Tuesday 12 February 2013

The subversiveness of Open Source

It's no longer novel to observe that Open Source is, if not the dominant software paradigm of the era, at least one of the most significant innovations in the history of software practice.  Recently it struck me how downright bizarre the Open Source paradigm really is.  I can't think of another field of human endeavour where the fundamental paradigm mandates giving away the product of one's labour.  Consider a few sweepingly-generalized examples:
  • Business - Fugedaboudit!  It's all about the money.  Apart from the Diggers of 60's Haight-Ashbury notoriety there aren't too many examples of businesses whose model consists of giving away their stock.
  • Arts - Hah!  Obviously the big media companies are doing everything they can to squeeze money out of artistic endeavour.  But even among the less mercantile stakeholders the main discussion is about how artists can be compensated for their creations.  No-one seriously advocates that artists give away all their work for free. 
  • Sport -  Don't get me started on the gross discrepancy between compensation and value in professional sport.  And at the amateur level, sponsorship and funding organizations are recognized to be essential to promoting the continued generation of sporting "product".  (Wouldn't it be great if there was a similar system of sponsorship for software developers?)
  • Science - You might think this would be the exception that proves the rule.  After all, sharing research results is a revered principle of scientific progress.  The domain relies on publishing information openly to an even greater extent than in software development.  But in my (admittedly limited) experience many scientists are actually quite protective of their intellectual property, since their livelihood depends in a direct way on amassing it and monetizing how it is dispensed.  And it's well known that academic institutions pay very close attention to licensing the IP generated by them (or their employees).
Just to be clear, I am not suggesting that the open source paradigm is flawed or wrong.  In fact, I spend the major part of my professional life living and breathing Open Source geospatial software (JTS/GEOS, JEQL, Proj4J, GeoServer, PostGIS, etc). As a means of increasing the velocity and quality of software development it's by far the best model. And it's much more democratic and self-actualizing than the semi-feudal alternatives.  But it really is a subversive concept.  Marxist, even.  It's no wonder that it's taking so long for the suits to wrap their heads around how to deal with it.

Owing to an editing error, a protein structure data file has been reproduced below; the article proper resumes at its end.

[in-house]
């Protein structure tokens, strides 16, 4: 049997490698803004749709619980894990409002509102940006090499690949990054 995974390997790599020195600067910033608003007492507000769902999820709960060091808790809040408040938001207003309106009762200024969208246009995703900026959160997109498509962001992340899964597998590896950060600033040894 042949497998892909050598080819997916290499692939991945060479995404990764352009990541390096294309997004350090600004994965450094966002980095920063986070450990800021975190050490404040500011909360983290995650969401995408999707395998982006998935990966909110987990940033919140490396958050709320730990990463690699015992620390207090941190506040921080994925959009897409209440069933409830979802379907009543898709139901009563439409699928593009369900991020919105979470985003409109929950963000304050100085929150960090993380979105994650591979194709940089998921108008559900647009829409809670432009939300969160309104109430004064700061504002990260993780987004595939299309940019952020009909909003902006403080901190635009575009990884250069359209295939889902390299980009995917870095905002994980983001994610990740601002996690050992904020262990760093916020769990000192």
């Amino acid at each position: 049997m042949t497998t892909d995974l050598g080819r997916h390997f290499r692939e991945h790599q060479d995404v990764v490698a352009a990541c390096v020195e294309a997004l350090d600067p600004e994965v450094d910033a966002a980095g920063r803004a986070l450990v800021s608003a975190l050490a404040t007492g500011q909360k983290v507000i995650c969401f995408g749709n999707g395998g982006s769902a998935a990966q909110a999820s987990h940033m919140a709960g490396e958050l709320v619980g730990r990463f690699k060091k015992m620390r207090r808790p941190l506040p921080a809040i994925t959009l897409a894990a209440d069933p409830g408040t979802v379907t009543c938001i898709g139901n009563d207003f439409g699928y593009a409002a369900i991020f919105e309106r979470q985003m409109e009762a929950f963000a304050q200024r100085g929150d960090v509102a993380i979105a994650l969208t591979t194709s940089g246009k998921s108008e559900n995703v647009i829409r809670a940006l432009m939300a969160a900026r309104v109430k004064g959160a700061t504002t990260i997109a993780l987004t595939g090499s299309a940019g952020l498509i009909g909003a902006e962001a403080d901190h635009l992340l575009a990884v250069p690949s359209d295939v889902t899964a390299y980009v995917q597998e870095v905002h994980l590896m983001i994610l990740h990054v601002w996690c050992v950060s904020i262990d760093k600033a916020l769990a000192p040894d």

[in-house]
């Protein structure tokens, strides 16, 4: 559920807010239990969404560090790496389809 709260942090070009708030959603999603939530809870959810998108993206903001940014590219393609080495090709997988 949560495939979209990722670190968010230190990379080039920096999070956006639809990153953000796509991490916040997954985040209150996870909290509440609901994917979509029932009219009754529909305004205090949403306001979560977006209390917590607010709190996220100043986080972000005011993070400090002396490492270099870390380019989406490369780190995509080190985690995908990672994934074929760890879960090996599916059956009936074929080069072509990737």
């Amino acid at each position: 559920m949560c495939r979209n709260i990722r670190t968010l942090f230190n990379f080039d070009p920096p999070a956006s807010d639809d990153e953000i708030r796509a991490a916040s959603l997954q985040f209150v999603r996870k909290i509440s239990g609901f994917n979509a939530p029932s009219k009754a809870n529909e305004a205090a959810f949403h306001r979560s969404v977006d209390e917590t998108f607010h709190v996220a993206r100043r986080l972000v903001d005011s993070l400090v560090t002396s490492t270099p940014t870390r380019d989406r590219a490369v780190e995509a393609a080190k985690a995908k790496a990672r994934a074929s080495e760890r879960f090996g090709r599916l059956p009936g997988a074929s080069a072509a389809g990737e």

Long live the anarcho-syndicalist commune of Open Source Software craftsmen!

Wednesday 6 February 2013

JTS Union VS ArcGIS Dissolve

Ragnvald Larsen has an interesting post on ways to mitigate the poor performance and stabilty of Dissolve computations in ArcGIS.  Dissolve is the Arc term for the geometric union of a collection of polygons (possibly grouped by attribute, although that capability was not used in this case).

Ragnvald's dataset consisted of a 15 MB shapefile containing about 7000 overlapping polygons.  Here's what the data looks like:

He found that using the ArcGIS Dissolve method took about 150 sec to process the dataset.  In an effort to reduce this time, he experimented with partitioning the dataset and doing the union in batches.  After a (presumably lengthy) series of experiments to find the optimal batch size, he was able to get the time down to 25 sec using a batch size of 110 features.

Improving union performance by partioning the input is the basic idea behind the Cascaded Union function in JTS (which I blogged about back in 2007).  Cascaded Union uses a spatial index to automatically optimize the partitioning.  Ragnvald doesn't mention whether he used a spatial index, but I suspect this might be quite time-consuming to code in ArcPy.

I thought it would be interesting to compare the performance of the JTS algorithm to the ArcGIS one.  To do this I used JEQL, which provides an easy high-level way to read the data and invoke the JTS Cascaded Union.  The entire process can be expressed as a very simple JEQL script:

ShapefileReader t file: "agder/agder_buffer.shp";
t = select geomUnionMem(GEOMETRY) g from t;
ShapefileWriter t file: "result.shp";

geomUnionMem is a JEQL spatial aggregate function which is implemented using the JTS Cascaded Union algorithm.  (Although not needed in this case, note that the more general Dissolve use case of unioning groups of features by their attributes can easily be achieved by using the standard SQL GROUP BY clause.)

Running this on a (late-model) PC workstation produced a timing of about 1.5 sec!

Here's the output union: